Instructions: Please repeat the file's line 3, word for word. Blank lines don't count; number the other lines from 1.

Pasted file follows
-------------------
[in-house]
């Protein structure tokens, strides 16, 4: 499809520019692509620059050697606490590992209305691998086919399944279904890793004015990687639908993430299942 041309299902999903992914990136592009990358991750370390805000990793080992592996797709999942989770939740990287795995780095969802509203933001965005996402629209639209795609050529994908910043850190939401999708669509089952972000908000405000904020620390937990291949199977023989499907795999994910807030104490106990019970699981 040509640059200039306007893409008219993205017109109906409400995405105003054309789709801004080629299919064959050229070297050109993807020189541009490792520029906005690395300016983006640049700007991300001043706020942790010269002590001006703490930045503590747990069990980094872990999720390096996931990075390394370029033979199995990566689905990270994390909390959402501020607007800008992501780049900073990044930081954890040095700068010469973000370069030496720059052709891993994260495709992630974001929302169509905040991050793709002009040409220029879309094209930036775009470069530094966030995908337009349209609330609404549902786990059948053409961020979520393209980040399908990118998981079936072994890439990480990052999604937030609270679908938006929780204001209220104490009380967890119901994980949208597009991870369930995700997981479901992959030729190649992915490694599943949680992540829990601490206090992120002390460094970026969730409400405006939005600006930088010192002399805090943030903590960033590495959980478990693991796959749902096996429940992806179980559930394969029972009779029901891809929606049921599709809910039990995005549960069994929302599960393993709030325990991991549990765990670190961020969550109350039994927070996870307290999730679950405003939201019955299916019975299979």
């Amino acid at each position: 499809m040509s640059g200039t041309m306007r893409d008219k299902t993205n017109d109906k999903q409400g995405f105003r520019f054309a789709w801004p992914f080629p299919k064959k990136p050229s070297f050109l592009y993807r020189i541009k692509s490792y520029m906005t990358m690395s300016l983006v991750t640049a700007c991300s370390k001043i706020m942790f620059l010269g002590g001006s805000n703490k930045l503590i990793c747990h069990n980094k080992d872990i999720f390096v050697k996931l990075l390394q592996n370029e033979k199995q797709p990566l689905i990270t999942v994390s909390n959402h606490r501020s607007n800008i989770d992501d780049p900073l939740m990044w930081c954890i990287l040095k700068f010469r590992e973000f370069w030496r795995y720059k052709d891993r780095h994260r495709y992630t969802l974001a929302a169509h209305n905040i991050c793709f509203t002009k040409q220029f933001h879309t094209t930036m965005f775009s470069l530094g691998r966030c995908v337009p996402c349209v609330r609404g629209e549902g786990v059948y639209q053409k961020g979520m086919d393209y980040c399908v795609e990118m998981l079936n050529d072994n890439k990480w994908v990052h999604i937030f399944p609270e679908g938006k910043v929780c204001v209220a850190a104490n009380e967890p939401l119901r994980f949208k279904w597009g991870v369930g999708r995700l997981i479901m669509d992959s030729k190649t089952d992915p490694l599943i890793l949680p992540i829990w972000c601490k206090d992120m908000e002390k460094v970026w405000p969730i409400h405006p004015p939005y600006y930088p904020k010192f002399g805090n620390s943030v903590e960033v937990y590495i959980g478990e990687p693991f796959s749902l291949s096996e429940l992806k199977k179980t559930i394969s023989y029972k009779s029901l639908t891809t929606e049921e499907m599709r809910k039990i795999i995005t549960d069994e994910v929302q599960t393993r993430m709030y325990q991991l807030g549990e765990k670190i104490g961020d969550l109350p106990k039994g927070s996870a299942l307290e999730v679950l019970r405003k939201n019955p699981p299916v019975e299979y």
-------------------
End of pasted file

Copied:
């Amino acid at each position: 499809m040509s640059g200039t041309m306007r893409d008219k299902t993205n017109d109906k999903q409400g995405f105003r520019f054309a789709w801004p992914f080629p299919k064959k990136p050229s070297f050109l592009y993807r020189i541009k692509s490792y520029m906005t990358m690395s300016l983006v991750t640049a700007c991300s370390k001043i706020m942790f620059l010269g002590g001006s805000n703490k930045l503590i990793c747990h069990n980094k080992d872990i999720f390096v050697k996931l990075l390394q592996n370029e033979k199995q797709p990566l689905i990270t999942v994390s909390n959402h606490r501020s607007n800008i989770d992501d780049p900073l939740m990044w930081c954890i990287l040095k700068f010469r590992e973000f370069w030496r795995y720059k052709d891993r780095h994260r495709y992630t969802l974001a929302a169509h209305n905040i991050c793709f509203t002009k040409q220029f933001h879309t094209t930036m965005f775009s470069l530094g691998r966030c995908v337009p996402c349209v609330r609404g629209e549902g786990v059948y639209q053409k961020g979520m086919d393209y980040c399908v795609e990118m998981l079936n050529d072994n890439k990480w994908v990052h999604i937030f399944p609270e679908g938006k910043v929780c204001v209220a850190a104490n009380e967890p939401l119901r994980f949208k279904w597009g991870v369930g999708r995700l997981i479901m669509d992959s030729k190649t089952d992915p490694l599943i890793l949680p992540i829990w972000c601490k206090d992120m908000e002390k460094v970026w405000p969730i409400h405006p004015p939005y600006y930088p904020k010192f002399g805090n620390s943030v903590e960033v937990y590495i959980g478990e990687p693991f796959s749902l291949s096996e429940l992806k199977k179980t559930i394969s023989y029972k009779s029901l639908t891809t929606e049921e499907m599709r809910k039990i795999i995005t549960d069994e994910v929302q599960t393993r993430m709030y325990q991991l807030g549990e765990k670190i104490g961020d969550l109350p106990k039994g927070s996870a299942l307290e999730v679950l019970r405003k939201n019955p699981p299916v019975e299979y």